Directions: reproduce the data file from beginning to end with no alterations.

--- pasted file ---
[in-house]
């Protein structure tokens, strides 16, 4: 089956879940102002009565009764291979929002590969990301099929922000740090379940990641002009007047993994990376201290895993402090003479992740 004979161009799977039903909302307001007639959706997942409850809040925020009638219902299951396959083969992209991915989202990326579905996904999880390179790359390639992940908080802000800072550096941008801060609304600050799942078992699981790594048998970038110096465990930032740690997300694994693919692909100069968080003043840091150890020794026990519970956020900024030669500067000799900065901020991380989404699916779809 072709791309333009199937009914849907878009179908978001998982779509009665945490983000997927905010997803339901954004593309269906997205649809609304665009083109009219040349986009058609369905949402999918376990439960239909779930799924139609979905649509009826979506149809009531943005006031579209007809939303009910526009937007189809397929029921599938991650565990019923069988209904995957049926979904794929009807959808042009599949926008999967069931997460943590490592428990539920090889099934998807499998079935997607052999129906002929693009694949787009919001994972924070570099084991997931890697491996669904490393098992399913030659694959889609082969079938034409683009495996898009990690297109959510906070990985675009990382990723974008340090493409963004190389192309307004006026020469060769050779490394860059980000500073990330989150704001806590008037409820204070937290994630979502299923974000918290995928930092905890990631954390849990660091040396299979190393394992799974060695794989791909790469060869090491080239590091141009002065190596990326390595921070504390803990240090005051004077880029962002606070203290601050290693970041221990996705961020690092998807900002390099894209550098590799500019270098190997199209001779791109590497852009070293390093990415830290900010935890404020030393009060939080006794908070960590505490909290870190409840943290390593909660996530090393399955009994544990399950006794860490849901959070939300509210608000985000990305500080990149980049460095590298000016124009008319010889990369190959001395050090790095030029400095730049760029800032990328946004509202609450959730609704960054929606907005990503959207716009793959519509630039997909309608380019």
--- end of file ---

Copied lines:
[in-house]
């Protein structure tokens, strides 16, 4: 089956879940102002009565009764291979929002590969990301099929922000740090379940990641002009007047993994990376201290895993402090003479992740 004979161009799977039903909302307001007639959706997942409850809040925020009638219902299951396959083969992209991915989202990326579905996904999880390179790359390639992940908080802000800072550096941008801060609304600050799942078992699981790594048998970038110096465990930032740690997300694994693919692909100069968080003043840091150890020794026990519970956020900024030669500067000799900065901020991380989404699916779809 072709791309333009199937009914849907878009179908978001998982779509009665945490983000997927905010997803339901954004593309269906997205649809609304665009083109009219040349986009058609369905949402999918376990439960239909779930799924139609979905649509009826979506149809009531943005006031579209007809939303009910526009937007189809397929029921599938991650565990019923069988209904995957049926979904794929009807959808042009599949926008999967069931997460943590490592428990539920090889099934998807499998079935997607052999129906002929693009694949787009919001994972924070570099084991997931890697491996669904490393098992399913030659694959889609082969079938034409683009495996898009990690297109959510906070990985675009990382990723974008340090493409963004190389192309307004006026020469060769050779490394860059980000500073990330989150704001806590008037409820204070937290994630979502299923974000918290995928930092905890990631954390849990660091040396299979190393394992799974060695794989791909790469060869090491080239590091141009002065190596990326390595921070504390803990240090005051004077880029962002606070203290601050290693970041221990996705961020690092998807900002390099894209550098590799500019270098190997199209001779791109590497852009070293390093990415830290900010935890404020030393009060939080006794908070960590505490909290870190409840943290390593909660996530090393399955009994544990399950006794860490849901959070939300509210608000985000990305500080990149980049460095590298000016124009008319010889990369190959001395050090790095030029400095730049760029800032990328946004509202609450959730609704960054929606907005990503959207716009793959519509630039997909309608380019």